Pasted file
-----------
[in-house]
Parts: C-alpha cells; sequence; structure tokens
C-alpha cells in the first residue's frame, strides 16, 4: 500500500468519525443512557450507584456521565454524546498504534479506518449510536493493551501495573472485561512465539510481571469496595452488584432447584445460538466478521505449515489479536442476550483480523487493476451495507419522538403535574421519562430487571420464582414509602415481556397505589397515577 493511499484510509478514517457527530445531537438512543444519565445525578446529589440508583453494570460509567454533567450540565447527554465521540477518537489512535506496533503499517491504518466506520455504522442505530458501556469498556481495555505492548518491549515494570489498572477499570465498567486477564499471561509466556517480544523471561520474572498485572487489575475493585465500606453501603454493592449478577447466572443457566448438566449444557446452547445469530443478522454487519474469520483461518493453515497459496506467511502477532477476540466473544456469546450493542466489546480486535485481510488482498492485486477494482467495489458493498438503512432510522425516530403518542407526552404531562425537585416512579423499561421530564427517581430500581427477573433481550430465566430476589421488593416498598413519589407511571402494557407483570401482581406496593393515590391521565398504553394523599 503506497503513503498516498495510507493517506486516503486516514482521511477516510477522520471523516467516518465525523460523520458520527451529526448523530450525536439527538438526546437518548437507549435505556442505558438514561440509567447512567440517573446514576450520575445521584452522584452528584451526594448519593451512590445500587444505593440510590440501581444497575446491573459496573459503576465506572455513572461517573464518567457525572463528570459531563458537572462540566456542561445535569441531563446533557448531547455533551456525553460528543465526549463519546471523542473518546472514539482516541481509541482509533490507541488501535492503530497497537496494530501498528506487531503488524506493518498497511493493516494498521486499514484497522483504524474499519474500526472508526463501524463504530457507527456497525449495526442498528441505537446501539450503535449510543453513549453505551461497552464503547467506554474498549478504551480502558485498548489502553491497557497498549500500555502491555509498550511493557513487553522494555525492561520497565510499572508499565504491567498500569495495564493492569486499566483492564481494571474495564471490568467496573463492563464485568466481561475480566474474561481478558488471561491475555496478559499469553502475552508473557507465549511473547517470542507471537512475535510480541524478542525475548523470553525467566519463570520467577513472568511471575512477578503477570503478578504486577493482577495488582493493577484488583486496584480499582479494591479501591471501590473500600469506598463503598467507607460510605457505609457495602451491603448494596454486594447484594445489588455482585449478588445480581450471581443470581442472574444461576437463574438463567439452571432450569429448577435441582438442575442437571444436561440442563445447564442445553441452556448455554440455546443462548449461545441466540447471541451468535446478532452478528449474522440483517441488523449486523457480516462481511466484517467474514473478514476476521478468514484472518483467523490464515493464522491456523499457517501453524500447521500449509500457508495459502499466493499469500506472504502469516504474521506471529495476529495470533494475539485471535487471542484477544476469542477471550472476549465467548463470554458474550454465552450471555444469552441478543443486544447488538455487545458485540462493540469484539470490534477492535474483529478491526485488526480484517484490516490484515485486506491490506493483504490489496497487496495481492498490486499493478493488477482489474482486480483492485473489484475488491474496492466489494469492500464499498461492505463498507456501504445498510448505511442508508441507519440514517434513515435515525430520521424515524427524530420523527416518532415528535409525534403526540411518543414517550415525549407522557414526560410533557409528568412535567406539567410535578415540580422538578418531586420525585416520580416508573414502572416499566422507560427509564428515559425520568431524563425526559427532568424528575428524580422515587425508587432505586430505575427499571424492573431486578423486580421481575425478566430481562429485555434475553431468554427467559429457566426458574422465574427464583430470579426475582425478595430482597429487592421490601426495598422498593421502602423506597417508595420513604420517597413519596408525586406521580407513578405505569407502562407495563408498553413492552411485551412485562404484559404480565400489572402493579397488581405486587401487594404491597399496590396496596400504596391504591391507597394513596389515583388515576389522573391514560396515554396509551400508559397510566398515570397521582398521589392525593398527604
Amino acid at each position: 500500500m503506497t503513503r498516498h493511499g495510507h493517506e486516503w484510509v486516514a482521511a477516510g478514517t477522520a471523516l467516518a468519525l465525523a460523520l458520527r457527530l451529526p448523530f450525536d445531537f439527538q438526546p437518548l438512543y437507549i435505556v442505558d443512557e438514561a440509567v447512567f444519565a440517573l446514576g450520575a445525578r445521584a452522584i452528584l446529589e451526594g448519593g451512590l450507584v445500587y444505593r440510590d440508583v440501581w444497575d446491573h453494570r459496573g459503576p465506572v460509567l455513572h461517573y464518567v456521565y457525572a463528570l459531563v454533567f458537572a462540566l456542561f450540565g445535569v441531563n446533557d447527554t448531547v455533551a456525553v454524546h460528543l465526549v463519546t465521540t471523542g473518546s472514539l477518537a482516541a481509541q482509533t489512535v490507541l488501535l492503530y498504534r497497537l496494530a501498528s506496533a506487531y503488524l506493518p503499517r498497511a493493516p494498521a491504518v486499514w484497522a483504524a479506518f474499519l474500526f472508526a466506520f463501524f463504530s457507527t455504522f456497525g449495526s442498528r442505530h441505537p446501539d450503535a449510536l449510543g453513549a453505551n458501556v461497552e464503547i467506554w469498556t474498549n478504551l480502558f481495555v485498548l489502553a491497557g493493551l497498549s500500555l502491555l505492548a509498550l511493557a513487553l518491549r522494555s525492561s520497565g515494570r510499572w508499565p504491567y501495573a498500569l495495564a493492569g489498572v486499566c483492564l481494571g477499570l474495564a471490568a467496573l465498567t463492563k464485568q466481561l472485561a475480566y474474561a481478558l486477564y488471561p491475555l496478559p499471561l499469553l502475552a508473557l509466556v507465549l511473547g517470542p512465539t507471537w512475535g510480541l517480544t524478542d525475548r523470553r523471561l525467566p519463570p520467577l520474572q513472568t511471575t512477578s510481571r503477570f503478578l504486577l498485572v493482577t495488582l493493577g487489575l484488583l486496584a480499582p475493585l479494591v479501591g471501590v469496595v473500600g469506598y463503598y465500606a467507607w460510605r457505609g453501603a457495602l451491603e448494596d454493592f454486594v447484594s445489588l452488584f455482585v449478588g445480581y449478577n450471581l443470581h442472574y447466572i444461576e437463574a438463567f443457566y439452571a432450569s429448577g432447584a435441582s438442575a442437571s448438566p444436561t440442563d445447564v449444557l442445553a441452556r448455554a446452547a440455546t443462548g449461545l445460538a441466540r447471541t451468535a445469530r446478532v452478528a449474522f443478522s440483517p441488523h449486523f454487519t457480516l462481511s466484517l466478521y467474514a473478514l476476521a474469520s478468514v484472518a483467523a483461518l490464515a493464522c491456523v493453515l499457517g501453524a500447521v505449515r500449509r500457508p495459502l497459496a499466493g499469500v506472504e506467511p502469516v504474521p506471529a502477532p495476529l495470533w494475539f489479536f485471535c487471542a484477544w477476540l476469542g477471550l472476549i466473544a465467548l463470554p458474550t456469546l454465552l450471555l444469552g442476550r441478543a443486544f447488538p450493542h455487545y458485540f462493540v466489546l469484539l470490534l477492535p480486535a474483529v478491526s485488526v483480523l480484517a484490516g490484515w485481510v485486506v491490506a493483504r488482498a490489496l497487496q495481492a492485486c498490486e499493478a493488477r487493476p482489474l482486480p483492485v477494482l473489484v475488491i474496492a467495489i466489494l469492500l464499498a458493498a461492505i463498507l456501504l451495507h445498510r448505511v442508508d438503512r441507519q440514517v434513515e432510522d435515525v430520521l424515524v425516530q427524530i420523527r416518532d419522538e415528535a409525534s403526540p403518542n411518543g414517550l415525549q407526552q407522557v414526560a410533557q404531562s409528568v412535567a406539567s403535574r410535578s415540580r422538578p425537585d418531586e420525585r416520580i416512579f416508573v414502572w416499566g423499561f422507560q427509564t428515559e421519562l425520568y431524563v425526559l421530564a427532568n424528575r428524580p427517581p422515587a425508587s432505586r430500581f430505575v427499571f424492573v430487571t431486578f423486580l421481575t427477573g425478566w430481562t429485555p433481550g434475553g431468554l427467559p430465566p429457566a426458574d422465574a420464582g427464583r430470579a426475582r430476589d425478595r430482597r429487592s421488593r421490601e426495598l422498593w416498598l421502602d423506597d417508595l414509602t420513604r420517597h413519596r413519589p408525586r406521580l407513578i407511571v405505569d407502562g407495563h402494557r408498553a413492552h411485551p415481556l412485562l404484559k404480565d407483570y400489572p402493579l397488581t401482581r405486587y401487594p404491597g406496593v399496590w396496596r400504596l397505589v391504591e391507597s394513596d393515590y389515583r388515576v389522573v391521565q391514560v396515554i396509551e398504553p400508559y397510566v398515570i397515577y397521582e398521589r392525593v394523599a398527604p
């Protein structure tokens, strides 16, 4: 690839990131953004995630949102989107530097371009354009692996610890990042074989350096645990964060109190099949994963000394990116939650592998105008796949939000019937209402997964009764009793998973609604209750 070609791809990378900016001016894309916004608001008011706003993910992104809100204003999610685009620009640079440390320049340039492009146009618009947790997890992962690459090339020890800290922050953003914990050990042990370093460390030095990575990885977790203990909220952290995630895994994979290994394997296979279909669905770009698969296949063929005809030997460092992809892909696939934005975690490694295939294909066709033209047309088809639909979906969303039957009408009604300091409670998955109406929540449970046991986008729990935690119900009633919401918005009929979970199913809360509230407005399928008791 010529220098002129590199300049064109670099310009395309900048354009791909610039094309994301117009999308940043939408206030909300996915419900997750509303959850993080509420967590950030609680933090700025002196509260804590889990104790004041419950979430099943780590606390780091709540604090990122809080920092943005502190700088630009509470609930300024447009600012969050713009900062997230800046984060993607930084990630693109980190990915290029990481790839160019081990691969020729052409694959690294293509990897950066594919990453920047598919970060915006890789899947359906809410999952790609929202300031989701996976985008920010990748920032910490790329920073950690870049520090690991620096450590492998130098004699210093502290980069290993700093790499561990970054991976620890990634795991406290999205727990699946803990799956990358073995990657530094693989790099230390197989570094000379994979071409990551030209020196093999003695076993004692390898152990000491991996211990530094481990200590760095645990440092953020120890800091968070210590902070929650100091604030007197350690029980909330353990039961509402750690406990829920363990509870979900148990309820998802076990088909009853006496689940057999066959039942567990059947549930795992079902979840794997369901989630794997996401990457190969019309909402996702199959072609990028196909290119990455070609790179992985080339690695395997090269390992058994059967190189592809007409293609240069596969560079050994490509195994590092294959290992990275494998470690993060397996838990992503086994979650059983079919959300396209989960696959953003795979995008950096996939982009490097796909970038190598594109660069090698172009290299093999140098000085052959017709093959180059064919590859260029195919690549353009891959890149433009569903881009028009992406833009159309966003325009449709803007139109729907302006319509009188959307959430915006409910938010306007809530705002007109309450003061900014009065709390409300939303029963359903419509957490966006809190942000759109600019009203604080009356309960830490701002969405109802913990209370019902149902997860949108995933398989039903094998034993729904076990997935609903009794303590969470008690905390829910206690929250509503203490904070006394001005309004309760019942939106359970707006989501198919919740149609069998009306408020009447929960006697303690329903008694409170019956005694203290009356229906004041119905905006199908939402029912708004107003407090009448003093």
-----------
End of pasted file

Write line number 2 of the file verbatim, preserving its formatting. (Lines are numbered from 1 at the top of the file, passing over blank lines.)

Parts: C-alpha cells; sequence; structure tokens